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SimCity 4: Rush Hour Review
PIII 500, 128MB RAM, 16MB Video Card, 1GB HD
|ESRB rating: E
release date: Sep 22, 03 (released)
|» All About SimCity 4: Rush Hour on ActionTrip|
SimCity 4 is, without question, the top management simulation on the market. The development team at Maxis had a very simple goal for their next endeavor in the SimCity world. They attempted to bring gamers a bit closer to the inner-city transit system, as well as the difficult lives that are being lead by certain Sims. In other words, players have a variety of new options that will allow them to enter vehicles and carry out diverse tasks while they're at it. New features were also added, such as 100 new buildings (you'll see brand new building skins as well as and all-new structures), the ability to name neighborhoods, streets, avenues and land features, etc. Naturally, a couple of new disasters were also thrown in to make things easier for governors who wish to lash out their anger on the annoying and ungrateful populace.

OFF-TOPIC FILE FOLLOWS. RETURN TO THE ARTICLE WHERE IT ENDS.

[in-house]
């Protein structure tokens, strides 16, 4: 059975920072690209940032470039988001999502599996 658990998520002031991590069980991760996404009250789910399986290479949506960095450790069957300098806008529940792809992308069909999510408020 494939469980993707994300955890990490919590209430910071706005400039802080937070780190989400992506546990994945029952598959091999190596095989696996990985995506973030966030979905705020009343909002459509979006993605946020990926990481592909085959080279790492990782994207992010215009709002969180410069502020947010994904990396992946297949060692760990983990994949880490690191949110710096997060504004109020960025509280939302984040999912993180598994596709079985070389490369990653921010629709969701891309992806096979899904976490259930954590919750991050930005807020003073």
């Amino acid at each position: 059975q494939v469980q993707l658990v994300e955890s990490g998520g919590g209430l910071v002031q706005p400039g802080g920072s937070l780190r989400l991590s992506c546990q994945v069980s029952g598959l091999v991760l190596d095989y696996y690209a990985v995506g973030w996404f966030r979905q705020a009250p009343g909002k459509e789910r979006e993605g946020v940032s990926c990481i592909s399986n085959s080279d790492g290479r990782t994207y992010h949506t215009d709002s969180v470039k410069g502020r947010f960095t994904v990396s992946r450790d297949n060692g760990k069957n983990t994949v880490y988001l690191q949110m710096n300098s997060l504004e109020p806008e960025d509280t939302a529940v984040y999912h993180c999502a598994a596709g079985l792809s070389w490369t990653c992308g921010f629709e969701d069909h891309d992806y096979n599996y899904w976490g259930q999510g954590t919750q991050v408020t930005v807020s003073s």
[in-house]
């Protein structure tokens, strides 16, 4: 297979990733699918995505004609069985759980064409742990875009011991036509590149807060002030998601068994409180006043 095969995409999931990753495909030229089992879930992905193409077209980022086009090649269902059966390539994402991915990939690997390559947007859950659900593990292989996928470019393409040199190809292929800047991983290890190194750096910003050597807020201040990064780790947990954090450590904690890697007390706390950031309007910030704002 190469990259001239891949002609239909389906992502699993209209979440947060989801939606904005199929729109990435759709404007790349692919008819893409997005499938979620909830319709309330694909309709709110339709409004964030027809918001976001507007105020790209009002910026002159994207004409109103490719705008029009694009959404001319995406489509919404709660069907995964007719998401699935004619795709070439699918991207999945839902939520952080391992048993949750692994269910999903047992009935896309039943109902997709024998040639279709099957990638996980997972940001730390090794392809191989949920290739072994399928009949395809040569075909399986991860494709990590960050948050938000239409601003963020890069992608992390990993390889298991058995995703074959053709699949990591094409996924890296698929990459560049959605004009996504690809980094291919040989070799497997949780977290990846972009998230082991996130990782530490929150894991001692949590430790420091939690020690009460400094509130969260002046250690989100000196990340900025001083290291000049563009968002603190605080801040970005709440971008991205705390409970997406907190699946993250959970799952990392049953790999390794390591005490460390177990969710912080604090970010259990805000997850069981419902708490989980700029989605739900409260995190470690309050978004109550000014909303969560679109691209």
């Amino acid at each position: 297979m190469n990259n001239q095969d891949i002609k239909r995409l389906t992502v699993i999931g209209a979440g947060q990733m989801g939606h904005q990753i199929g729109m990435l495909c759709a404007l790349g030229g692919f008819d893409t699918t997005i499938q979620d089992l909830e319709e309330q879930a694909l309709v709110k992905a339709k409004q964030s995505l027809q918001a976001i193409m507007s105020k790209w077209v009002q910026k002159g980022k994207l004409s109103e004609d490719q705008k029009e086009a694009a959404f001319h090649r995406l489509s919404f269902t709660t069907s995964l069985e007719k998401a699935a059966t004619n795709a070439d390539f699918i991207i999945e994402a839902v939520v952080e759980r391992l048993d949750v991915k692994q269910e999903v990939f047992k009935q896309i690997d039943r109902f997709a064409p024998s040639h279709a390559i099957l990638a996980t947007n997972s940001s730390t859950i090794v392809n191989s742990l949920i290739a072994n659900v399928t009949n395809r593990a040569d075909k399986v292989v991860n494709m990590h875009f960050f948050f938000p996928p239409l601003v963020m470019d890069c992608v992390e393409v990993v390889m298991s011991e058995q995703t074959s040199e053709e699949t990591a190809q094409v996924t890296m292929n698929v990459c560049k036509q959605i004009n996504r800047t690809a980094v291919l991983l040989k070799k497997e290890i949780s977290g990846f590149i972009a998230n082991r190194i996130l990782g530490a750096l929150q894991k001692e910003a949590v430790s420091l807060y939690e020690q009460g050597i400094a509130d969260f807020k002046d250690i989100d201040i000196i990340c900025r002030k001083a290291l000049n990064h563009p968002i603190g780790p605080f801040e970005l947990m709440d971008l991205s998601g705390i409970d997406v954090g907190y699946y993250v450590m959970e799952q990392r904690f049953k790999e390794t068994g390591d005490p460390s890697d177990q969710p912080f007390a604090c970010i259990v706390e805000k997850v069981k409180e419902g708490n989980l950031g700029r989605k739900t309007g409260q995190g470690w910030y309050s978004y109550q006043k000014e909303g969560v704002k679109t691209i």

As always, building a city from scratch is a demanding and lengthy process, frequently forcing you to deal with countless issues and challenges that come with every-day governing. In its basics, SimCity 4: Rush Hour carries all the elements of the original game. Which means that, as mayor, your primary concern is to keep an eye on factors that are vital to an urban surrounding - everything from health and education, to traffic and city finances. Unlike SimCity 4, this expansion pack has one major advantage that significantly influences the growth of your city. The first apparent and extremely effective gameplay improvement can be observed in the modified traffic system, which is more intuitive and complex than in the previous game. The cool thing is that players may now use additional options to customize and further improve their roads, railroad tracks, and highways. What's even more important is that you can access any vehicle within your city - be it on land, sea, or in the air. This particular feature is good for a number of reasons. To begin with, players have the freedom to drive to any location on the map, experiencing traffic and testing commute patters with the transport of their choice. Also, operating vehicles offers you an opportunity to prove yourself in a wide variety of missions that can increase your wealth and boost your reputation among the general public. Using vehicles, unfortunately, has its downsides that could lead to certain frustrating situations. The simple matter is that while players drive through the city, other vehicles will appear (or disappear) when you least expect them to - they obviously have very limited movement patterns, so as not to overstrain an environment that's already highly detailed. Whatever the case, when vehicles start popping up out of nowhere on the road your own vehicle could easily be destroyed in an unexpected crash, eventually making you miss the ultimate goal of a particular mission. These problems might cause difficulties if you happen to be playing in highly developed cities with heavy traffic and tons of other obstacles. So, driving might be best suited for medium-seized urban zones.